Conference: 15th Annual ENETS conference (2018)
Category: Endocrine malignancies (MTC, pheochromocytoma) - diagnosis and therapy
Presenting Author: MD Przemysław Soczomski
#2176 New MENIN Mutation Associated with Familial Isolated Hyperparathyroidism. Clinical Case of Three Young Sisters.
Introduction: The primary hyperparathyroidism (PHPT) is a sporadic disorder in the majority of cases, and only 5-10% of cases are associated with familial syndromes. The following familial syndromes associated with PHPT are known to date: multiple endocrine neoplasia type 1 (MEN1), type 2A (MEN2A), type 4 (MEN4), hyperparathyroidism-jaw tumor syndrome (HPT-JT), familial hypocalciuric hypercalcemia (FHH), neonatal severe hyperparathyroidism (NSHPT) and familial isolated hyperparathyroidism (FIHP). FIHP is defined as hereditary PHPT without the association with other diseases or tumors and may be caused by mutations in MEN1, HRPT2, or CASR genes.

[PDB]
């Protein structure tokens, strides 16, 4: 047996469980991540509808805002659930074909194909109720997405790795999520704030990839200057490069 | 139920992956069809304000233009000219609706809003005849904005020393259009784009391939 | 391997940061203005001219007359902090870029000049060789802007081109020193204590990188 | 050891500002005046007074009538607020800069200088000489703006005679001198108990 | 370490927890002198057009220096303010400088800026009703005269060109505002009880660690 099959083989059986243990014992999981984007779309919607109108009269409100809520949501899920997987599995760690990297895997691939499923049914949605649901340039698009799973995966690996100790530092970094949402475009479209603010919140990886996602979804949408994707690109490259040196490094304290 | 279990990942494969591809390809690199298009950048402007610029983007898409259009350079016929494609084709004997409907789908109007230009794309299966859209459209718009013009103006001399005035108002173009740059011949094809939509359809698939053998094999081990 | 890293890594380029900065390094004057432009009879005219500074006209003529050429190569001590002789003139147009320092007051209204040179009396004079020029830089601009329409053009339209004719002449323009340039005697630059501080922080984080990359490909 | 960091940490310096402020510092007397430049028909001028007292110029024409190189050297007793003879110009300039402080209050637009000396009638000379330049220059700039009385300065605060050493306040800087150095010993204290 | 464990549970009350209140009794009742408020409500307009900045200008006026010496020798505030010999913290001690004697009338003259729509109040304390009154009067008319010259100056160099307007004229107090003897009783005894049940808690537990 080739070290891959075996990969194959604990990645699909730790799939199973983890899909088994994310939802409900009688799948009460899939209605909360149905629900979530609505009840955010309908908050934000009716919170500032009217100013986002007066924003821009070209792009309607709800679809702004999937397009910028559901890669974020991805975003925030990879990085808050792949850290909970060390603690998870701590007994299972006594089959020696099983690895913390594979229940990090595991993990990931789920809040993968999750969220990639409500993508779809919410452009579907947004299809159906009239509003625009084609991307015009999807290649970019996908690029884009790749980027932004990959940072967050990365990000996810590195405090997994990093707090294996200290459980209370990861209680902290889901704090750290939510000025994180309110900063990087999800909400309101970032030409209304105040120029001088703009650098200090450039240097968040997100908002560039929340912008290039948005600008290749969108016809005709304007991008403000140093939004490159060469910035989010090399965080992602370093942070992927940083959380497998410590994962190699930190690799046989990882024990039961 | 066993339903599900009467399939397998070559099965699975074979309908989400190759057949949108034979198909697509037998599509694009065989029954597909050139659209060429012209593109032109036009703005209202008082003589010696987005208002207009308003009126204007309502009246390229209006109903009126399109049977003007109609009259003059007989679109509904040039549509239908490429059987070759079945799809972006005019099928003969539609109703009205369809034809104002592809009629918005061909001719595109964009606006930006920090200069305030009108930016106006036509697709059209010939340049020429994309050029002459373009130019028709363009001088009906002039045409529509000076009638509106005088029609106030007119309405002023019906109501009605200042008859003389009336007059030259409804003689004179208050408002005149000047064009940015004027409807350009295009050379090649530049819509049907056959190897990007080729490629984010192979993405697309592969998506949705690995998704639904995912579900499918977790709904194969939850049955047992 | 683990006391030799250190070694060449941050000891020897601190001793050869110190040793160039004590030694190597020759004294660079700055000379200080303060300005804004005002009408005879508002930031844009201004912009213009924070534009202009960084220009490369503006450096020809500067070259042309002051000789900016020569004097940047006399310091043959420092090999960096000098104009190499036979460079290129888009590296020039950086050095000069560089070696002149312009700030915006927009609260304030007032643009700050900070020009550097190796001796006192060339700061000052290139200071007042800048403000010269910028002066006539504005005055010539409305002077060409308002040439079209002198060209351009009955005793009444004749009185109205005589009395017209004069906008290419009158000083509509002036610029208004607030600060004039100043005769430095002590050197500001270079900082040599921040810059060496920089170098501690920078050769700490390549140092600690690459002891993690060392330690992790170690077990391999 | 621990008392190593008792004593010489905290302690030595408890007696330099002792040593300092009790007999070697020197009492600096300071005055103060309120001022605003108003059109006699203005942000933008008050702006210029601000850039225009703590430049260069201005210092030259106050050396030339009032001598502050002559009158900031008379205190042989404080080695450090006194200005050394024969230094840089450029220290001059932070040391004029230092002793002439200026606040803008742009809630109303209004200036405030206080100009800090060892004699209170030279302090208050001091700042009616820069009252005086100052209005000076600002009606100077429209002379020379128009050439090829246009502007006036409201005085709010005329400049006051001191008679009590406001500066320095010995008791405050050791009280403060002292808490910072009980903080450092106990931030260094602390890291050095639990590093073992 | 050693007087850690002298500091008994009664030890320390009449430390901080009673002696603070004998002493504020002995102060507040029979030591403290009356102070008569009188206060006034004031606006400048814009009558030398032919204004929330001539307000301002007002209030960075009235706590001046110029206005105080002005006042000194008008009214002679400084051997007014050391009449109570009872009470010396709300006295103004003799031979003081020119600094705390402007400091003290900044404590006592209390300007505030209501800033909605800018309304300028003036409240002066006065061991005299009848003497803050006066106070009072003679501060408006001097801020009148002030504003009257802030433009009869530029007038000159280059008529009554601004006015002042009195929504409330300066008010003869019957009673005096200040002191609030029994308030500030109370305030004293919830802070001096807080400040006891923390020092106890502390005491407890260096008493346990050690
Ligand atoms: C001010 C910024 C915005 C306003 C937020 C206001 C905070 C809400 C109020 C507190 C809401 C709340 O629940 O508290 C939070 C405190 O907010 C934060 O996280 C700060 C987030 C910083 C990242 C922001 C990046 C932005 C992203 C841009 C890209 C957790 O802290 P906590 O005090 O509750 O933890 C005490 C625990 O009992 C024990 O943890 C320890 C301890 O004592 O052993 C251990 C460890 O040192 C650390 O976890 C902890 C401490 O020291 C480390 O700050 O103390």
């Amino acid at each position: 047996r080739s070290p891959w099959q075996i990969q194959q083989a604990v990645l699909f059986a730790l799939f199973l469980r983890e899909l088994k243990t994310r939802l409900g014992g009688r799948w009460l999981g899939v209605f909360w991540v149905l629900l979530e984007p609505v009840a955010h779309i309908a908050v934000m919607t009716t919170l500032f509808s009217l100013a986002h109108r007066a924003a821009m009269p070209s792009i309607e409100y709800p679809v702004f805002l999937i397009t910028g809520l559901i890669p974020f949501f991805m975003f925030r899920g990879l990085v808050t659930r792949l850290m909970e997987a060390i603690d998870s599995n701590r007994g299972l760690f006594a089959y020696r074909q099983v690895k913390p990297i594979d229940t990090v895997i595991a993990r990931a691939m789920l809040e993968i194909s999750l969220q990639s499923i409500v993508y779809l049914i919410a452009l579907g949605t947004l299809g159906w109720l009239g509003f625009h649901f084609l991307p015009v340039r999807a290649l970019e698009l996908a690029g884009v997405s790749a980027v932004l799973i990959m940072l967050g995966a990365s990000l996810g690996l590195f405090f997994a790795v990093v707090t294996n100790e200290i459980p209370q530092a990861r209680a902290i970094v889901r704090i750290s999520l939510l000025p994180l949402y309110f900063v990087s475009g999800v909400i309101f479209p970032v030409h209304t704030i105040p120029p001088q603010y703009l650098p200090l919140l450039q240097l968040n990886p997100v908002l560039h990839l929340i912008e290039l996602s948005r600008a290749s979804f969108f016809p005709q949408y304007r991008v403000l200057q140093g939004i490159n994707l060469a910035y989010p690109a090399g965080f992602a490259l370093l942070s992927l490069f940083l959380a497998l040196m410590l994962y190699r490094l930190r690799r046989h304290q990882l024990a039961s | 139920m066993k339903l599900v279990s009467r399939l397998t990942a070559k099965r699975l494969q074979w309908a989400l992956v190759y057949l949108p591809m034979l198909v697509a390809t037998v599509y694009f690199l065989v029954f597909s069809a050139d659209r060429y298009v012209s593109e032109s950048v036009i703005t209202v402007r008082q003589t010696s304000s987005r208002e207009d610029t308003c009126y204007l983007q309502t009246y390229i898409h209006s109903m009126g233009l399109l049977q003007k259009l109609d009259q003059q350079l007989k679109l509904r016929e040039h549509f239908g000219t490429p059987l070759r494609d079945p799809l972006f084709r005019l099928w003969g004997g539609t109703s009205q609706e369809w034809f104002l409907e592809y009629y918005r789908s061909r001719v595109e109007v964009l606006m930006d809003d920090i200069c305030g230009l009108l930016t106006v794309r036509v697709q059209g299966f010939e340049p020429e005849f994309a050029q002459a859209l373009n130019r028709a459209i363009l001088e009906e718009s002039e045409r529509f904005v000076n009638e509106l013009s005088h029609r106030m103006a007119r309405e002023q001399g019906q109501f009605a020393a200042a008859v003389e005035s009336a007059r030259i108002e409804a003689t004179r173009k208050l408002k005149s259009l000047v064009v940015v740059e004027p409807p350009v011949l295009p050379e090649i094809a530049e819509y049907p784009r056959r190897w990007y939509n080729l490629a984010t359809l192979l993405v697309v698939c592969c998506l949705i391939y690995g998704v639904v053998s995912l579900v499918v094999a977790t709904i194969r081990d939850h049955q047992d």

Conference: 15th Annual ENETS conference (2018)
Category: Case reports
Presenting Author: Julia Krupinova
#492 Should Primary Hyperparathyroidism at Age Below 40 Years Always Lead to Search for MEN-1, Despite Presence of Other Plausible Explanations?
Introduction: A 30-year-old female patient with inherited osteogenesis imperfecta (OI) Type 1 was referred due to hypercalcaemia and suspicion of primary hyperparathyroidism (pHPT). She had serum ca2+ 1.56 mmol/L, serum parathyroid hormone 115 ng/ml (< 70), and pHPT was diagnosed, but no scan uptake. By exploratory neck surgery, all parathyroid glands were hyperplastic and 3 ½ parathyroid + thymus were removed. The HPT was hypothesised to be due to abnormal calcium metabolism from OI (J Endocrinol Invest 1999), although not described previously.